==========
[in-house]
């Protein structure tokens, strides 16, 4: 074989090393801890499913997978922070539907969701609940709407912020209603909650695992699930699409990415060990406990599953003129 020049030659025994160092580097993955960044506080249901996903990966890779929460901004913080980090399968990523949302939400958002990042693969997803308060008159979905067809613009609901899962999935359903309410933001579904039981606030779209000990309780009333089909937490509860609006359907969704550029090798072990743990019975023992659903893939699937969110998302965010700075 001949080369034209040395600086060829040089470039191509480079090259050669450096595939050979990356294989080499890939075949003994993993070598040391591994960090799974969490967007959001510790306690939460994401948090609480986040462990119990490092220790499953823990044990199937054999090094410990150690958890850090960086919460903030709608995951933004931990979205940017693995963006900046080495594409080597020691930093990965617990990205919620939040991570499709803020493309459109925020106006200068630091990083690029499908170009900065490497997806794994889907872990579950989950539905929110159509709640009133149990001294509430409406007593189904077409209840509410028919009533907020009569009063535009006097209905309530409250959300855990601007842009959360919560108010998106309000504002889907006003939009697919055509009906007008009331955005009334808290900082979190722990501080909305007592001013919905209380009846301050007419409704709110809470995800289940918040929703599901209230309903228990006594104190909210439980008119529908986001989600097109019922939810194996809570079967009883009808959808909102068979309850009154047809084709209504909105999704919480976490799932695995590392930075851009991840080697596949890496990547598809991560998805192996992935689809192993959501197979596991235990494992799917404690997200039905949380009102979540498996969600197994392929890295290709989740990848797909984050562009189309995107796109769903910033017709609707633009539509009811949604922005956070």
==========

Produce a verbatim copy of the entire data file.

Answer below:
[in-house]
């Protein structure tokens, strides 16, 4: 074989090393801890499913997978922070539907969701609940709407912020209603909650695992699930699409990415060990406990599953003129 020049030659025994160092580097993955960044506080249901996903990966890779929460901004913080980090399968990523949302939400958002990042693969997803308060008159979905067809613009609901899962999935359903309410933001579904039981606030779209000990309780009333089909937490509860609006359907969704550029090798072990743990019975023992659903893939699937969110998302965010700075 001949080369034209040395600086060829040089470039191509480079090259050669450096595939050979990356294989080499890939075949003994993993070598040391591994960090799974969490967007959001510790306690939460994401948090609480986040462990119990490092220790499953823990044990199937054999090094410990150690958890850090960086919460903030709608995951933004931990979205940017693995963006900046080495594409080597020691930093990965617990990205919620939040991570499709803020493309459109925020106006200068630091990083690029499908170009900065490497997806794994889907872990579950989950539905929110159509709640009133149990001294509430409406007593189904077409209840509410028919009533907020009569009063535009006097209905309530409250959300855990601007842009959360919560108010998106309000504002889907006003939009697919055509009906007008009331955005009334808290900082979190722990501080909305007592001013919905209380009846301050007419409704709110809470995800289940918040929703599901209230309903228990006594104190909210439980008119529908986001989600097109019922939810194996809570079967009883009808959808909102068979309850009154047809084709209504909105999704919480976490799932695995590392930075851009991840080697596949890496990547598809991560998805192996992935689809192993959501197979596991235990494992799917404690997200039905949380009102979540498996969600197994392929890295290709989740990848797909984050562009189309995107796109769903910033017709609707633009539509009811949604922005956070």